by Tabitha Hale | March 24, 2010 3:06 pm
Let’s face it — this was a rough few days for us.
I was on the ground in DC all weekend. I got down there early on Saturday and had the opportunity to speak to the crowd of around 30,000 people, if only briefly. Saturday was beautiful. The weather,: the attitude — people had come on short notice from everywhere to be in town to hold Congress accountable. We were overwhelmed by the turnout, and just stunned that that many had come together on such short notice to fight.
The magnitude of this was not lost on anyone in DC this weekend. Everyone understood the ramifications of what was happening. Everyone came ready to talk to whoever they needed to talk to, to yell and make noise and remind Congress that we are currently experiencing the consequences of our votes, and come November, they’ll experience the consequence of theirs.
Here’s a quick clip of Brendan and I speaking at the rally.
I spent most the of the day on the West Lawn. Here are some photos from the rally:
We represent millions of voters.
A woman with her fist in the air. I love this.
We the People
The crowd from the back of the West Lawn
I’m going to express some of my inherent girly-ness with the next statement, but I don’t much care. I teared up several times watching people come in, and was really just overwhelmed by the crowd. I hate that people have had to come back to Washington over and over again. I want to stop asking them to… but we didn’t have much of a choice. People just keep showing up. There was nothing we could do about it. For all the accusations we get from people of controlling the movement, we have no ability to control anything, and this weekend was proof positive that this is bottom up — because we honestly had very little idea of what to do at the top. We encircled the Capitol around 5pm, and then wound up on the east steps, chanting and rallying until the Congressmen went home, and then moved over to the Supreme Court, where we held a candlelight vigil and marched around the Capitol one more time. That was when I split off and fell asleep on the train on the way home.
Nothing was planned for Sunday, but Rep. King and Rep. Bachmann had called us back to the Capitol at 11am, so I showed up. We did church on the West Lawn through bullhorns before breaking off again and disbursing through the House offices, gallery, and West Lawn. There was no stage or PA system. There were people everywhere, and it was just chaos. I covered what I could on Twitter, but the tension was something I am not sure I can really communicate effectively. Let me just paint a picture for you:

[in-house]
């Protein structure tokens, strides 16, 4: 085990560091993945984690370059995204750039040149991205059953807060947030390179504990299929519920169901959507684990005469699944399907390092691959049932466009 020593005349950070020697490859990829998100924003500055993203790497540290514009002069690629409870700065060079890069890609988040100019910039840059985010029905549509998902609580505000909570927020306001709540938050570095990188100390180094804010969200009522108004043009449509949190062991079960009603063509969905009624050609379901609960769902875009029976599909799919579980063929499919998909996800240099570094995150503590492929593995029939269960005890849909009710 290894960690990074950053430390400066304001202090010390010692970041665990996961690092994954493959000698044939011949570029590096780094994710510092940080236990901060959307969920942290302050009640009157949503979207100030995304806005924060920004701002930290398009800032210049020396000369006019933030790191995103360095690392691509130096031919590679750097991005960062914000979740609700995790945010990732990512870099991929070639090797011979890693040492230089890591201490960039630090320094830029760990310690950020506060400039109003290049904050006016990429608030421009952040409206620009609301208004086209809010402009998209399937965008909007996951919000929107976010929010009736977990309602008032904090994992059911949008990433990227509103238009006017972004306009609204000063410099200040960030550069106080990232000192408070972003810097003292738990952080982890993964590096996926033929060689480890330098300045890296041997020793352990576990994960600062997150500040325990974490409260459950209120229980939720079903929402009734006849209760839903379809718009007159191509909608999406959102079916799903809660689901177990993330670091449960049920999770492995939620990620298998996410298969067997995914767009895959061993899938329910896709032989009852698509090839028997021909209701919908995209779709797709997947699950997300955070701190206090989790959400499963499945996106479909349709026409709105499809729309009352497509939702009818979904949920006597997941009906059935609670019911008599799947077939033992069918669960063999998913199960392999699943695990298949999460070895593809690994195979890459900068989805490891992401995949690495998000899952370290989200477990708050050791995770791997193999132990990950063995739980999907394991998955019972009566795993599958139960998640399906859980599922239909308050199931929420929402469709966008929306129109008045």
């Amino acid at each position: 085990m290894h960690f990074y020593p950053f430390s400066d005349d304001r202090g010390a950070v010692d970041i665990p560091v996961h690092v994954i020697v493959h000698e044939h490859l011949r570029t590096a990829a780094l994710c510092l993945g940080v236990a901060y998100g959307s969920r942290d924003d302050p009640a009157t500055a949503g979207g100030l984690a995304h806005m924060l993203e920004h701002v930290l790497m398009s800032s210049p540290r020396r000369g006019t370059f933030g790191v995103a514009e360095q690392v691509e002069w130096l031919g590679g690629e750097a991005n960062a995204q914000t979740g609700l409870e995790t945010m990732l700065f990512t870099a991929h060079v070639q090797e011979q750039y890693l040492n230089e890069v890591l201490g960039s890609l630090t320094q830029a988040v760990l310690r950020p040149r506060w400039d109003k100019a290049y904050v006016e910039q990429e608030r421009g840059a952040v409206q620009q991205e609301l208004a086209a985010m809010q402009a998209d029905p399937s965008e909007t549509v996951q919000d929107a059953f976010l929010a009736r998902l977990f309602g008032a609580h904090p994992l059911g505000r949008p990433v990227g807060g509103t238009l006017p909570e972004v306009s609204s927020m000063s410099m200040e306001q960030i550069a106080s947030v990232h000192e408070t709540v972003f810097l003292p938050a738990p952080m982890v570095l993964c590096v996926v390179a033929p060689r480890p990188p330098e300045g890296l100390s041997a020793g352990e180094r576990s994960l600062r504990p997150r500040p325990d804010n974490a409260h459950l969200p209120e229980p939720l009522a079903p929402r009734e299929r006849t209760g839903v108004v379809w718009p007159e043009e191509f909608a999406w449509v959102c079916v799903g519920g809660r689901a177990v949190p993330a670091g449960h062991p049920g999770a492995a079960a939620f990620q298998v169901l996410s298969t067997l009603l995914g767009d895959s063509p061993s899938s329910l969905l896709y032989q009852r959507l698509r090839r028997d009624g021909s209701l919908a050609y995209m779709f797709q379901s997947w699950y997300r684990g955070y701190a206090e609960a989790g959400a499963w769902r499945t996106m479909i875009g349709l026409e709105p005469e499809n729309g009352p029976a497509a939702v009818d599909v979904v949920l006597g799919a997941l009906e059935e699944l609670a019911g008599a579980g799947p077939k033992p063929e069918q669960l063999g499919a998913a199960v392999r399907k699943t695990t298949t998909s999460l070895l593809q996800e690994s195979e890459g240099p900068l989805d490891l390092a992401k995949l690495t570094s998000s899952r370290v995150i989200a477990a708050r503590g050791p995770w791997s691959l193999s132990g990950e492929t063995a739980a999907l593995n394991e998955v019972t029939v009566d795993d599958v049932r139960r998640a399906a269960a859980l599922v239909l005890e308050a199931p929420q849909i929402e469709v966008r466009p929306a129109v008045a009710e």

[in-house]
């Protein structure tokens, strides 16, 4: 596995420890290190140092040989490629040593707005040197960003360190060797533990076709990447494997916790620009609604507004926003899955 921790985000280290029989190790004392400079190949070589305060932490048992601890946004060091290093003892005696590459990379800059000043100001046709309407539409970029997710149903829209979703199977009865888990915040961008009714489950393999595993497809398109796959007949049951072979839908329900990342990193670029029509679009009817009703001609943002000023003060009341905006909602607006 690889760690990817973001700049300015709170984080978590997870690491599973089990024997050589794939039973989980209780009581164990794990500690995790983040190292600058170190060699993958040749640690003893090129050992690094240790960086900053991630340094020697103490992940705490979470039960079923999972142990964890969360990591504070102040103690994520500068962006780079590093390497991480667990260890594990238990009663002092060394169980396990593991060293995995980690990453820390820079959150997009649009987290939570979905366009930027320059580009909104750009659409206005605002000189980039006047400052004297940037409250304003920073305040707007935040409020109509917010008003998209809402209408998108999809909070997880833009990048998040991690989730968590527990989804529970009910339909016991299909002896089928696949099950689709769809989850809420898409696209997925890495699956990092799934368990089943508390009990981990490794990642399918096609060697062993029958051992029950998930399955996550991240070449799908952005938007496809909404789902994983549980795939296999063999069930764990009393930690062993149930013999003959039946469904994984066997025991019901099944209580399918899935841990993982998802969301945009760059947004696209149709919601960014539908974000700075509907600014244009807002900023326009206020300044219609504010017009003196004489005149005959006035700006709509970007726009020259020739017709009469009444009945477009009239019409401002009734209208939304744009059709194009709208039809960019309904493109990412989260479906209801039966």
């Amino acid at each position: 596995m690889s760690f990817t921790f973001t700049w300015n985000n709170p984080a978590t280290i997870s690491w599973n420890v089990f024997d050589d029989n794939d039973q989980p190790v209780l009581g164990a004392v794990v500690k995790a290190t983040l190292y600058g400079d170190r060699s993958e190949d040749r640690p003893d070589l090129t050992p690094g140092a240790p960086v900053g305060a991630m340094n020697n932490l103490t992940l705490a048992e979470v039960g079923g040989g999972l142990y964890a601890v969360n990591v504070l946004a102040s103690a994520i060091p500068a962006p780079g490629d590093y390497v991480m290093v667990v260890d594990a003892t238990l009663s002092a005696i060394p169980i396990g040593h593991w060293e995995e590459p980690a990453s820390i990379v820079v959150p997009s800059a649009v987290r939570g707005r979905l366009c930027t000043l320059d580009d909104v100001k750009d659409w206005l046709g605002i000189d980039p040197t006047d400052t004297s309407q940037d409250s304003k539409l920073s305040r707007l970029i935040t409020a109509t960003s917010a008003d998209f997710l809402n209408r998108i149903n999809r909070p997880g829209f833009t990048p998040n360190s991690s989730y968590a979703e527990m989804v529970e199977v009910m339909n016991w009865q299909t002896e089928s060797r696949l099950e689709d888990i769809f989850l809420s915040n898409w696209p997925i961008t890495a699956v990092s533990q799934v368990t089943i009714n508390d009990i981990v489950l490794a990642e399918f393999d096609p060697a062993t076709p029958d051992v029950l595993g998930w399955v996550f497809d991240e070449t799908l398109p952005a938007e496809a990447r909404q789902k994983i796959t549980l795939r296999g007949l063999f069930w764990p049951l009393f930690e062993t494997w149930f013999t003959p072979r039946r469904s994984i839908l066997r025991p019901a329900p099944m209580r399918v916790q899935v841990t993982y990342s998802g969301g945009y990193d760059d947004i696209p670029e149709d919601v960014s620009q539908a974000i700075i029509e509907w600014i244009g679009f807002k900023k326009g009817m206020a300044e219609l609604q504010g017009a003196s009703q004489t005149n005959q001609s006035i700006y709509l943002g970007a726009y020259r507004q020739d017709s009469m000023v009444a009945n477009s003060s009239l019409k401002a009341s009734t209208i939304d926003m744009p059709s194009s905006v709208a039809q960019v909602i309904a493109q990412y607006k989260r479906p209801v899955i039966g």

We’re in Washington, DC, among the monuments, the Capitol, the White House, and every other historic landmark that resides here. Over the course of the weekend, there were anti-war and SEIU funded amnesty rallies in the same space. So when Sunday rolls around, and the country-shaping vote on health care reform is looming, people are riled up. The SEIU thugs start infiltrating the crowd that had gathered on the south lawn. Some GOP Congressmen had hung a Gadsden flag from the balcony of the Capitol, and everyone was going nuts. I turned to my left to ask a woman standing next to me who it was, and she responded with “Someone who’s being f***ed in the a** by insurance companies…” and began yelling at me. I walked away. It was shortly after that I needed to retreat for a bit and we went to a pub not far from the action. People were having heated conversations at the bar. In the midst of March Madness, Fox News was on to monitor the Stupak announcement. The tension was physically draining.
I was so worn out by 5pm that I couldn’t go back down to the battle field. I one point I sent out a tweet that said “I feel like I’m reporting from a war zone”, and that’s the best way I could describe it. I got shouted at by people on the street that overheard my conversations with my boss, so I was literally crossing the street to call my friends, because I couldn’t do so among any crowd at that point. It was funny on some level, because I was looking for a Gadsden flag or an American flag or something to identify a friendly face. Honestly, that part was relatively easy as the amnesty marchers were all in matching shirts with pre-printed signs.
I also feel like I should speak to the accusations that have been flying about racist and homophobic remarks. Any time you get that many people together, there will be fringers who go over the edge. Like the LaRouchies that we can’t seem to shake. However, I was all over the place all weekend and heard nothing of the sort. All of the “evidence” I have seen has proved that it never happened. And when it comes down to it, some idiot saying something discriminatory doesn’t change what’s right, and freedom is what’s right. That’s what we’re fighting for, and even when we lose, I’m heartened to know that there are so many who still are willing to show up to battle.
This fight is not over. We are far from done. I have taken a few days to catch my breath, and I’m back on the road on Friday. Y’all ready to do this with me?
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